This small law-abiding town was suddenly shocked by…

But first…
Dulltown, Europe: Today’s demure and undemanding fruit is the clementine.
>>>>>>>>>>>>>>>>>>>>>>>>>>>>>>>>>>>>>>>>>>>>>>>>>>>>>>>>>>>>>>>>

‘The peace and quiet of the small town of —— in the picturesque vacation state of —— was shaken by the horrible discovery of…’
Yes, the television has been so bad recently that I have taken to watching a few of those US ‘true-life’ ‘real’ police/forensic investigation detective shows. They all seem to begin like the above, and go on to describe some ghastly grisly crime and of course its ultimate satisfying conclusion with bad people going to jail. It really is quite uplifting to see science triumph over the ‘evil-doer’, especially as you don’t need to pay that much attention to what’s going on; you can loll on your settee and twang your guitar at the same time, just pausing for a bar or two for the more interesting scientific bits. The producers do like to revel in the violence a bit though – slow motion shootings, and stabbings, and beatings, and drownings, with sound effects, and music, repeated as many times as possible through the length of the show – I twang more though those bits…
Watching these one can easily come to the conclusion that the US must be packed full of people plotting to kill each other in inventive and bloody ways. Of course the unsettling thing is that these shows, as well as being gripping and deliberately upsetting entertainment, are also useful instruction courses for criminals on how to avoid being caught – I’ll bet these series are very popular with the inmates of prisons:
‘Damn Billy-Ray, if only I’d wiped off that little bit of blood spatter on the kitchen wall!… Damn!…’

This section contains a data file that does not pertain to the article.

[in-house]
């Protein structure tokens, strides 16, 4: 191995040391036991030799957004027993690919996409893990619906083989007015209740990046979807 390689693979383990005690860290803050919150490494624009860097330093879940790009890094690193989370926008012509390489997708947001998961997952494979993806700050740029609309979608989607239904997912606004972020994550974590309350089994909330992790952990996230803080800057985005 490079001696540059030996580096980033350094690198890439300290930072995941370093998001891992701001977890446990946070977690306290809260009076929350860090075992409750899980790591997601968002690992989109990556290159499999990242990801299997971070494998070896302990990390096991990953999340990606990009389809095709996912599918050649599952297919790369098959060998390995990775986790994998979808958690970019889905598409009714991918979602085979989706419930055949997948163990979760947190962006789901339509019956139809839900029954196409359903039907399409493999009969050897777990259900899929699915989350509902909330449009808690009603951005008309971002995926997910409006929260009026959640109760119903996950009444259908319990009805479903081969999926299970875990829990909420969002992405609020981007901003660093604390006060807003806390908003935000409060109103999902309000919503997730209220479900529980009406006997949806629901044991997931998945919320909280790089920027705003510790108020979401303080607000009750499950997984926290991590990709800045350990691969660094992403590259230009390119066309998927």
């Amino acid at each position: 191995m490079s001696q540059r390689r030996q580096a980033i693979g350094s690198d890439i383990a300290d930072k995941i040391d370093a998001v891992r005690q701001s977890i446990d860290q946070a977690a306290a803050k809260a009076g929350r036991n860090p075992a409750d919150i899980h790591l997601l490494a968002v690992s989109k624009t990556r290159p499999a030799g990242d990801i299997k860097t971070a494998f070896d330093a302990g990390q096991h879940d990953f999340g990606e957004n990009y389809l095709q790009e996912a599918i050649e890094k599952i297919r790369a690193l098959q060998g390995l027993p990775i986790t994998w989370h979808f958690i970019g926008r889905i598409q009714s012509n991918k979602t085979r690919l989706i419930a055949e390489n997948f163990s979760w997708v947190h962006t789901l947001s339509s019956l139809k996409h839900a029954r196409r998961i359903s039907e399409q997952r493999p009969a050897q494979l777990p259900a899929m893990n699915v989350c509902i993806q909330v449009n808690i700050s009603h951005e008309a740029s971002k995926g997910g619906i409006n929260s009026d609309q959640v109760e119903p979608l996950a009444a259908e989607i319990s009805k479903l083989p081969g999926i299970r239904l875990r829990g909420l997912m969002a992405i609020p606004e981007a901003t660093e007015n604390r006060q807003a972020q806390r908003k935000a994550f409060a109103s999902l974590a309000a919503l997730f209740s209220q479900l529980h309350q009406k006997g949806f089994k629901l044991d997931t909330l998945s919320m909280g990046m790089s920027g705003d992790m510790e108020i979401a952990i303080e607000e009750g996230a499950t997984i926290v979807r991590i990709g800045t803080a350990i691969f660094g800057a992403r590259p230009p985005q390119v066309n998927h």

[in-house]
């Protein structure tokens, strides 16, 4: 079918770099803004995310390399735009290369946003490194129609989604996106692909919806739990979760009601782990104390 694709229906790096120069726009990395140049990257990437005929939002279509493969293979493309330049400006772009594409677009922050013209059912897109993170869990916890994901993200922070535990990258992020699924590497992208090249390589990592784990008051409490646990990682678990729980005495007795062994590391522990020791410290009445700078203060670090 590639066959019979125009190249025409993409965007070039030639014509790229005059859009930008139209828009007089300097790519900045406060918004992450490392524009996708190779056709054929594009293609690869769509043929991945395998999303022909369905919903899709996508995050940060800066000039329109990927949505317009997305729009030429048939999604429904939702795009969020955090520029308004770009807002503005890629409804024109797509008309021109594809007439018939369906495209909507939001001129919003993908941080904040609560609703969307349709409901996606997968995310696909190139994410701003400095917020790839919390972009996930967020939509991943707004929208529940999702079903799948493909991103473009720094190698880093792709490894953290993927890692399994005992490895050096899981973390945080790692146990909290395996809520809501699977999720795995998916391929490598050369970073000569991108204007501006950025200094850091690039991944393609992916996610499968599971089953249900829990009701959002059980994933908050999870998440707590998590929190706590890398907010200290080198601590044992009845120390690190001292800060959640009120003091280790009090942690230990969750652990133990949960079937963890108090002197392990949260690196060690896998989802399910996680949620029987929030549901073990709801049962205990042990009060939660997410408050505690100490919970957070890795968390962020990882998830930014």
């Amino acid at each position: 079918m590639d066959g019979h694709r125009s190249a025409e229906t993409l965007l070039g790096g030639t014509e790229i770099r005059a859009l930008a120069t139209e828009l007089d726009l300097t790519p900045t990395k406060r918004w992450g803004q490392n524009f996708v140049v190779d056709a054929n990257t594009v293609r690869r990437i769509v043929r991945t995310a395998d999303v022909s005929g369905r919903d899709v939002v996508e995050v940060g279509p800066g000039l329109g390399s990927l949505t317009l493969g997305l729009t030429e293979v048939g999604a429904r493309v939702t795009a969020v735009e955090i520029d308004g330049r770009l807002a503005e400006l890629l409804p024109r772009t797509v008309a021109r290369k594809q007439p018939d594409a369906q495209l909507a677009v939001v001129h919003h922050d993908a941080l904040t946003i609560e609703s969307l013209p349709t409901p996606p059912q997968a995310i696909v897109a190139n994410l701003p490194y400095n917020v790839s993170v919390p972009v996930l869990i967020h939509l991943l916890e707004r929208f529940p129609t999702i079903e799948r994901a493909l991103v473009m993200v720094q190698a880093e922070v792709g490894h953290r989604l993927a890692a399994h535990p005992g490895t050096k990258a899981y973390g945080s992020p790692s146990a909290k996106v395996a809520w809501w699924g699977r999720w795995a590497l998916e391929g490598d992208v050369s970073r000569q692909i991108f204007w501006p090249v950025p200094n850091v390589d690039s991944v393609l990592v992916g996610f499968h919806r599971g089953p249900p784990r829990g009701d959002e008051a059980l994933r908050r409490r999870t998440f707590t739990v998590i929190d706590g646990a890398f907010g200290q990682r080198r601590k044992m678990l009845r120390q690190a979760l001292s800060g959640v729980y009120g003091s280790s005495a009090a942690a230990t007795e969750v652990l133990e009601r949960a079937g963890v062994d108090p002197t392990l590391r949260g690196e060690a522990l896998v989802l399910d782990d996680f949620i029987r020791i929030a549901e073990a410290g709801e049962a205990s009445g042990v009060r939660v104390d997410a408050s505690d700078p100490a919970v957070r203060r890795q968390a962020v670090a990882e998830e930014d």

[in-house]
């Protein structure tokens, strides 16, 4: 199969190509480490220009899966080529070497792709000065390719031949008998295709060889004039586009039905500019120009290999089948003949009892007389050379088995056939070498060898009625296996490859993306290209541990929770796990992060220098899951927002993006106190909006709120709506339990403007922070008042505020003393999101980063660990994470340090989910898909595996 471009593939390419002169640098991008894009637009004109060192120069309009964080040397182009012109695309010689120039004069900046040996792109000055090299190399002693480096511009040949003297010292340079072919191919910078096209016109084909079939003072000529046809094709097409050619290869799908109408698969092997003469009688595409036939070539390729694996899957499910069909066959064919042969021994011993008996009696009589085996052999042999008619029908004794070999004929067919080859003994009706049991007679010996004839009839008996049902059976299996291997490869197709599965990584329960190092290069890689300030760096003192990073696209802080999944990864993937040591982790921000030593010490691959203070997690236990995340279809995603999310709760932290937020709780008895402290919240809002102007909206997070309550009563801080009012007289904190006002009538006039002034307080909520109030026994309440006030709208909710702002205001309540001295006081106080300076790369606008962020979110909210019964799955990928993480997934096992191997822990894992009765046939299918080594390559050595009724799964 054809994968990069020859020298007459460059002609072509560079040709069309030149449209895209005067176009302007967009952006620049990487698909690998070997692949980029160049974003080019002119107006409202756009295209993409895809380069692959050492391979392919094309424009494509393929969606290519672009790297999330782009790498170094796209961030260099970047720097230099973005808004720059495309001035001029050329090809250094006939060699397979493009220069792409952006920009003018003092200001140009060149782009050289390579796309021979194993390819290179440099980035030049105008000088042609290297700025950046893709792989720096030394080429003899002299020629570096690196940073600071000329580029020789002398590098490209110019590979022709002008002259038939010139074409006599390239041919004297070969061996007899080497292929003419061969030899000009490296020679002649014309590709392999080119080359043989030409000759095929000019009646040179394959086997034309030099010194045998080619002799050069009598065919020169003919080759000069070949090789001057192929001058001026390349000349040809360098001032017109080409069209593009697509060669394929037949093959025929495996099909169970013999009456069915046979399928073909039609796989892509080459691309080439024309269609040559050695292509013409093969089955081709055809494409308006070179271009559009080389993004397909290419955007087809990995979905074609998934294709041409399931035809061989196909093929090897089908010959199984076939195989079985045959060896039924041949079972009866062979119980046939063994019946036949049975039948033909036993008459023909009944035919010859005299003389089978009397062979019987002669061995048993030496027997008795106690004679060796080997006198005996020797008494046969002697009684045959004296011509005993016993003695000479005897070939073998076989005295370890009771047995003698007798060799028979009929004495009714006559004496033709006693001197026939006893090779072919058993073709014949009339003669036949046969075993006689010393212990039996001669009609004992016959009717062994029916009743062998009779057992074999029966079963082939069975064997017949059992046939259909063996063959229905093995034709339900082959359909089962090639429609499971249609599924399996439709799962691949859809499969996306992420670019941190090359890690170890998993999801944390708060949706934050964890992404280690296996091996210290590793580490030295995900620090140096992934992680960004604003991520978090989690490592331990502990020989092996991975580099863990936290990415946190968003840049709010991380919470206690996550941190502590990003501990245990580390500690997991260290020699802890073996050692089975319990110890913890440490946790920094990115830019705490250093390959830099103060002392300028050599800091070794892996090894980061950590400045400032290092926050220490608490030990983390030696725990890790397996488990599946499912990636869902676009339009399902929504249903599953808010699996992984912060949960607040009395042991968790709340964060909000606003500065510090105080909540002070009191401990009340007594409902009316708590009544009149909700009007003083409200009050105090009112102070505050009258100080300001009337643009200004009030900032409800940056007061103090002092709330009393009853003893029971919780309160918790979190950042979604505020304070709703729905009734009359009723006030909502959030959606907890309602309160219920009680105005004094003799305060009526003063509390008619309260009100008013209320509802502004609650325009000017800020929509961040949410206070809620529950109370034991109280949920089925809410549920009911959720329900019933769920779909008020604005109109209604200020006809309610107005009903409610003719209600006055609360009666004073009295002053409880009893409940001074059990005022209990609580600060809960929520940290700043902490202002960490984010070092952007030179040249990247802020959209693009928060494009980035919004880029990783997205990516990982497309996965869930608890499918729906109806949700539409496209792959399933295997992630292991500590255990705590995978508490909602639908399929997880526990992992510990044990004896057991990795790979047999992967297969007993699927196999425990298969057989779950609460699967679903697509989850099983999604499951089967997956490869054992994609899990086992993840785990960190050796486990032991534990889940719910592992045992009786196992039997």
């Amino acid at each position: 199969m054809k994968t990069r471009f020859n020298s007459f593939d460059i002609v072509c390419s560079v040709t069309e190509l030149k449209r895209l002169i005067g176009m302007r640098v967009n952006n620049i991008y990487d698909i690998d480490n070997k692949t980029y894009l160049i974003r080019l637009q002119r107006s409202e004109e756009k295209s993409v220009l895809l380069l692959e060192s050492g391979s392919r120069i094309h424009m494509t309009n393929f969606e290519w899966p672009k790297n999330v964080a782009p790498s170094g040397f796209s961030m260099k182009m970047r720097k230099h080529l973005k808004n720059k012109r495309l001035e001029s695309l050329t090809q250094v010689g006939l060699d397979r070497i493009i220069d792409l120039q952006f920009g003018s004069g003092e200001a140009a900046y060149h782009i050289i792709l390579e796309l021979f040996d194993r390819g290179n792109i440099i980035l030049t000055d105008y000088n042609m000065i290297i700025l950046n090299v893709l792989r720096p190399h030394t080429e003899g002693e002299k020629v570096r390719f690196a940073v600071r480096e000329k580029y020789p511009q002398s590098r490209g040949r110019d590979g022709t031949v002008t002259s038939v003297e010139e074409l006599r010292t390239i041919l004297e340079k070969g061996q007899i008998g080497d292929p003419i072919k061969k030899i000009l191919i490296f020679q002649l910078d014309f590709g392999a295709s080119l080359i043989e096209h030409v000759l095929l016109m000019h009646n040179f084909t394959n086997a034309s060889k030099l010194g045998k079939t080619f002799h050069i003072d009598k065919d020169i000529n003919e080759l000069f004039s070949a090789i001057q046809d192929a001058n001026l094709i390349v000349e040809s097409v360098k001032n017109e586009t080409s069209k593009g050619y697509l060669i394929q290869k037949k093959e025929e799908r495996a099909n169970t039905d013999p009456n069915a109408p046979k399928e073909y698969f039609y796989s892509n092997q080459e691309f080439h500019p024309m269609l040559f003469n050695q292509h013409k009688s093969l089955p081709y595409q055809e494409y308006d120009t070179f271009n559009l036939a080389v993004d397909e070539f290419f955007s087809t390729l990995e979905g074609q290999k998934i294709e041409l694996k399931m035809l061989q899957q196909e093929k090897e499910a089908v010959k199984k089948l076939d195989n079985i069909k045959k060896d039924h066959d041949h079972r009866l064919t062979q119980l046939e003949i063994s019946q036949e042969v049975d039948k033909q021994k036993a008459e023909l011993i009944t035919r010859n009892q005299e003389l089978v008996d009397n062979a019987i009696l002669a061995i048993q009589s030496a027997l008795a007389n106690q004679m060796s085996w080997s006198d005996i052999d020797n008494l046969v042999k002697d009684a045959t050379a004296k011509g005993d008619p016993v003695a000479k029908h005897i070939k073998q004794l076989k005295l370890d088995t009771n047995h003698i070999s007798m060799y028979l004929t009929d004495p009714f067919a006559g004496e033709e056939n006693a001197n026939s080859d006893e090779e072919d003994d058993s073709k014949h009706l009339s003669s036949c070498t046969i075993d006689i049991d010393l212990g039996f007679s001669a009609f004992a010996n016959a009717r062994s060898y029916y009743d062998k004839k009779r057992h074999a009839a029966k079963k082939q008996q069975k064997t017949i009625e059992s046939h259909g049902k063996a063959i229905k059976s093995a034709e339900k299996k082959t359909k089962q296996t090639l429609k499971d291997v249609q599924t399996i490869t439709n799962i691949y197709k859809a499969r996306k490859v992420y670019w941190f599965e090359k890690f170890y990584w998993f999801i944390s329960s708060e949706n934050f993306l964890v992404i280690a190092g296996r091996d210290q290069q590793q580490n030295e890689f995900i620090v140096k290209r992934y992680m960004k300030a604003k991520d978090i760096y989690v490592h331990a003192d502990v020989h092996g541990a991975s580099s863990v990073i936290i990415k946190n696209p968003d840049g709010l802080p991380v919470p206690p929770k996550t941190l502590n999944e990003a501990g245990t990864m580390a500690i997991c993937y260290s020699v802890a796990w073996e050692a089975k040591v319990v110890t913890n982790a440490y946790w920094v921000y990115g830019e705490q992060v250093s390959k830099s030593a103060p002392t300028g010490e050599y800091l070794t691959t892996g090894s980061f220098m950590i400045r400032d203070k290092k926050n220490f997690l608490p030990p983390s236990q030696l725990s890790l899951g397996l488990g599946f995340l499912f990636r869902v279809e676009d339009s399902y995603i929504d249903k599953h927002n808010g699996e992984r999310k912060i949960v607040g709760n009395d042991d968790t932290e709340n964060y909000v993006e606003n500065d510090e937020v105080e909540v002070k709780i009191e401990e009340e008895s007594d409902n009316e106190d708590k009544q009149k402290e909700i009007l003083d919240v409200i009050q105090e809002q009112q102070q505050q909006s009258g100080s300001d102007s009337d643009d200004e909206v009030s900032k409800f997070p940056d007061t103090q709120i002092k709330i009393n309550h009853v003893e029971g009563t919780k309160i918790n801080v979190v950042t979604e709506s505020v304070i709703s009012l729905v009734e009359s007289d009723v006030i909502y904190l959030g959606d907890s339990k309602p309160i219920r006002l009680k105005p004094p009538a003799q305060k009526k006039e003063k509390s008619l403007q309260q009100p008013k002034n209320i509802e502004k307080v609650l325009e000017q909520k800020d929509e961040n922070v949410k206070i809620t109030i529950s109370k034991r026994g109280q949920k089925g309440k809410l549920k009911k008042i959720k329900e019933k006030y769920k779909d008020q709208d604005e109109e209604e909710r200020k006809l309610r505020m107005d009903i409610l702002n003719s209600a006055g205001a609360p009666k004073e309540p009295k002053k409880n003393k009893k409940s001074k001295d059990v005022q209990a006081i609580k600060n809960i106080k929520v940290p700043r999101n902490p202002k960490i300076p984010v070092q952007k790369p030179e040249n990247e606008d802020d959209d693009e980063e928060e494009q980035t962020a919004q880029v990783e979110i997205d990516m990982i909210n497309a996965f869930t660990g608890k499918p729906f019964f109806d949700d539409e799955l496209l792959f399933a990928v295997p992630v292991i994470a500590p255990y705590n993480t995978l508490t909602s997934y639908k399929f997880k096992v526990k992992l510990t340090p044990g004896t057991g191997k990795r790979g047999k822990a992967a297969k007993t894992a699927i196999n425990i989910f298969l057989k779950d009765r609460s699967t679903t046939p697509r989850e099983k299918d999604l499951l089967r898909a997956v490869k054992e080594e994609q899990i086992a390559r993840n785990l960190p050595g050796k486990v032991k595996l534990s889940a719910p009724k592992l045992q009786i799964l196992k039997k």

‘Yeh, Earl-Bob, I was caught by the tiny amount of DNA in my chewing tobacco spittle on the stoop… Damn! If only I’d taken a handkerchief…’
Some of the parts in these re-enactments are played by actors, usually the victims and the perps who are not available for filming for obvious reasons, but the cops and forensic people play themselves – it’s really great to see non-actors acting! The detectives and FBI agents come over as a bit slab-faced and don’t move their mouths much as they speak. They also don’t seem to blink very often, oh, and they all have beady scary eyes – I suppose they would have, having viewed such awful things all their working lives. Oh, and a lot of them have weight issues – all that coffee and doughnuts I suppose…
I know it’s silly, but I started to notice that the cops, lawyers, CSI people, and general public featured in these things often have interesting and unusual names. Perhaps in the US these names are not that unusual, but here in the UK I think they are. I jotted a few of the nice ones down over last few weeks:

Farah Plopper
Phil Trexler
Vince Felber
Roger Wedgeworth
Stewart Mosher
Neri Yclan
Craig Kapitan
David Messmore
Robert Erspammer
Mark Stodghill
Lenny Bandy
Jennifer Bloink

About Dave Whatt

Grumpy old surrealist artist, musician, postcard maker, bluesman, theatre set designer, and debonair man-about-town. My favourite tools are the plectrum and the pencil...
This entry was posted in brain, drama, humour, information, irony, learning, observations, seeing, serendipity, style, surrealism, TV, words and tagged , , , , , , , , , , , , , , , , , , , . Bookmark the permalink.

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